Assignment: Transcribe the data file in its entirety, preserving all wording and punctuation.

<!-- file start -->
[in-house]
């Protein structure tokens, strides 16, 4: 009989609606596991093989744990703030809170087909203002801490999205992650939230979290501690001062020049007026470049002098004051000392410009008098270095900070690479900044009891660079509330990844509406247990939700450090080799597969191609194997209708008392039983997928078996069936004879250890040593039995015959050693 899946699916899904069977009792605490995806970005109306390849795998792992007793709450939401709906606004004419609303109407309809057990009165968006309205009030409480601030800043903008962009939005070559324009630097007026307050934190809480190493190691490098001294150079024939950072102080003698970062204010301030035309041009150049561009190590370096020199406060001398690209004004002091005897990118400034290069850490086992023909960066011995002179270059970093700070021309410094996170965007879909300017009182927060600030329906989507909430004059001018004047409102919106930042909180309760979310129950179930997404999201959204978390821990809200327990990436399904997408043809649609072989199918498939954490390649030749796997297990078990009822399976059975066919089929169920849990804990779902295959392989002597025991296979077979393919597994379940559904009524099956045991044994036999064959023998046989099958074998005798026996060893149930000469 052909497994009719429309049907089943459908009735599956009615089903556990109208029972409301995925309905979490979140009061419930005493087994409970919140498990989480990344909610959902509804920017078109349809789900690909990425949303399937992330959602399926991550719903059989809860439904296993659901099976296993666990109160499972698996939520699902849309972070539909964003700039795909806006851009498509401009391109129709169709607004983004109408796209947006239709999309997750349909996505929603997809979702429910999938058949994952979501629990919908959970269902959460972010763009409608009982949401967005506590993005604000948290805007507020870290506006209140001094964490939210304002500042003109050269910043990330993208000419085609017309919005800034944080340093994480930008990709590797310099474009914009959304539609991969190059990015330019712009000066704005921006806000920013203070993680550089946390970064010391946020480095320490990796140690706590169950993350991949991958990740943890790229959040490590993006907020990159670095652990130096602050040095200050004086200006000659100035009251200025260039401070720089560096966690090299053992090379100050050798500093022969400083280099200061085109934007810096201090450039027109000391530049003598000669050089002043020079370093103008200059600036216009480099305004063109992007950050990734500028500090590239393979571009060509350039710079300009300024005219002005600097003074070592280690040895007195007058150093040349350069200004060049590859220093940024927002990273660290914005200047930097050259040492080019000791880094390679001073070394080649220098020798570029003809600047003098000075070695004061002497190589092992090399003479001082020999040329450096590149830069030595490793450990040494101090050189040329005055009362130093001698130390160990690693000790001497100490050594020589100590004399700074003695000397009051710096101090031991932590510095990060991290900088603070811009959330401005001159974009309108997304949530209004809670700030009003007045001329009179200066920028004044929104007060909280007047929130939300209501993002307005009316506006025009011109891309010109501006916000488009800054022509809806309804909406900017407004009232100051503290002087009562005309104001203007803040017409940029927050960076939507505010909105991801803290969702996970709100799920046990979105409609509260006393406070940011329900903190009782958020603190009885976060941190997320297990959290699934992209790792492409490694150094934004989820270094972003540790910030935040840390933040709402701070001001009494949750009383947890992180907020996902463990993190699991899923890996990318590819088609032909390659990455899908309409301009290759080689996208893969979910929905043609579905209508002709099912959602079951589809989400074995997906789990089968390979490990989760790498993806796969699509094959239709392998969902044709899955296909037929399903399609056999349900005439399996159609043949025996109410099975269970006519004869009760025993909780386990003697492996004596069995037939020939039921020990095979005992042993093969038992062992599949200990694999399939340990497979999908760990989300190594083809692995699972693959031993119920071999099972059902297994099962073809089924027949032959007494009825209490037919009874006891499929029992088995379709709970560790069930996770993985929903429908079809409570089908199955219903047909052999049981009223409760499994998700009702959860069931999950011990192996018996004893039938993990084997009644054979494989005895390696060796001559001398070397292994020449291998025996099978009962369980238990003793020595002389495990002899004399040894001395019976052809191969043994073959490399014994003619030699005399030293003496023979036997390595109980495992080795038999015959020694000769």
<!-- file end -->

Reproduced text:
[in-house]
């Protein structure tokens, strides 16, 4: 009989609606596991093989744990703030809170087909203002801490999205992650939230979290501690001062020049007026470049002098004051000392410009008098270095900070690479900044009891660079509330990844509406247990939700450090080799597969191609194997209708008392039983997928078996069936004879250890040593039995015959050693 899946699916899904069977009792605490995806970005109306390849795998792992007793709450939401709906606004004419609303109407309809057990009165968006309205009030409480601030800043903008962009939005070559324009630097007026307050934190809480190493190691490098001294150079024939950072102080003698970062204010301030035309041009150049561009190590370096020199406060001398690209004004002091005897990118400034290069850490086992023909960066011995002179270059970093700070021309410094996170965007879909300017009182927060600030329906989507909430004059001018004047409102919106930042909180309760979310129950179930997404999201959204978390821990809200327990990436399904997408043809649609072989199918498939954490390649030749796997297990078990009822399976059975066919089929169920849990804990779902295959392989002597025991296979077979393919597994379940559904009524099956045991044994036999064959023998046989099958074998005798026996060893149930000469 052909497994009719429309049907089943459908009735599956009615089903556990109208029972409301995925309905979490979140009061419930005493087994409970919140498990989480990344909610959902509804920017078109349809789900690909990425949303399937992330959602399926991550719903059989809860439904296993659901099976296993666990109160499972698996939520699902849309972070539909964003700039795909806006851009498509401009391109129709169709607004983004109408796209947006239709999309997750349909996505929603997809979702429910999938058949994952979501629990919908959970269902959460972010763009409608009982949401967005506590993005604000948290805007507020870290506006209140001094964490939210304002500042003109050269910043990330993208000419085609017309919005800034944080340093994480930008990709590797310099474009914009959304539609991969190059990015330019712009000066704005921006806000920013203070993680550089946390970064010391946020480095320490990796140690706590169950993350991949991958990740943890790229959040490590993006907020990159670095652990130096602050040095200050004086200006000659100035009251200025260039401070720089560096966690090299053992090379100050050798500093022969400083280099200061085109934007810096201090450039027109000391530049003598000669050089002043020079370093103008200059600036216009480099305004063109992007950050990734500028500090590239393979571009060509350039710079300009300024005219002005600097003074070592280690040895007195007058150093040349350069200004060049590859220093940024927002990273660290914005200047930097050259040492080019000791880094390679001073070394080649220098020798570029003809600047003098000075070695004061002497190589092992090399003479001082020999040329450096590149830069030595490793450990040494101090050189040329005055009362130093001698130390160990690693000790001497100490050594020589100590004399700074003695000397009051710096101090031991932590510095990060991290900088603070811009959330401005001159974009309108997304949530209004809670700030009003007045001329009179200066920028004044929104007060909280007047929130939300209501993002307005009316506006025009011109891309010109501006916000488009800054022509809806309804909406900017407004009232100051503290002087009562005309104001203007803040017409940029927050960076939507505010909105991801803290969702996970709100799920046990979105409609509260006393406070940011329900903190009782958020603190009885976060941190997320297990959290699934992209790792492409490694150094934004989820270094972003540790910030935040840390933040709402701070001001009494949750009383947890992180907020996902463990993190699991899923890996990318590819088609032909390659990455899908309409301009290759080689996208893969979910929905043609579905209508002709099912959602079951589809989400074995997906789990089968390979490990989760790498993806796969699509094959239709392998969902044709899955296909037929399903399609056999349900005439399996159609043949025996109410099975269970006519004869009760025993909780386990003697492996004596069995037939020939039921020990095979005992042993093969038992062992599949200990694999399939340990497979999908760990989300190594083809692995699972693959031993119920071999099972059902297994099962073809089924027949032959007494009825209490037919009874006891499929029992088995379709709970560790069930996770993985929903429908079809409570089908199955219903047909052999049981009223409760499994998700009702959860069931999950011990192996018996004893039938993990084997009644054979494989005895390696060796001559001398070397292994020449291998025996099978009962369980238990003793020595002389495990002899004399040894001395019976052809191969043994073959490399014994003619030699005399030293003496023979036997390595109980495992080795038999015959020694000769």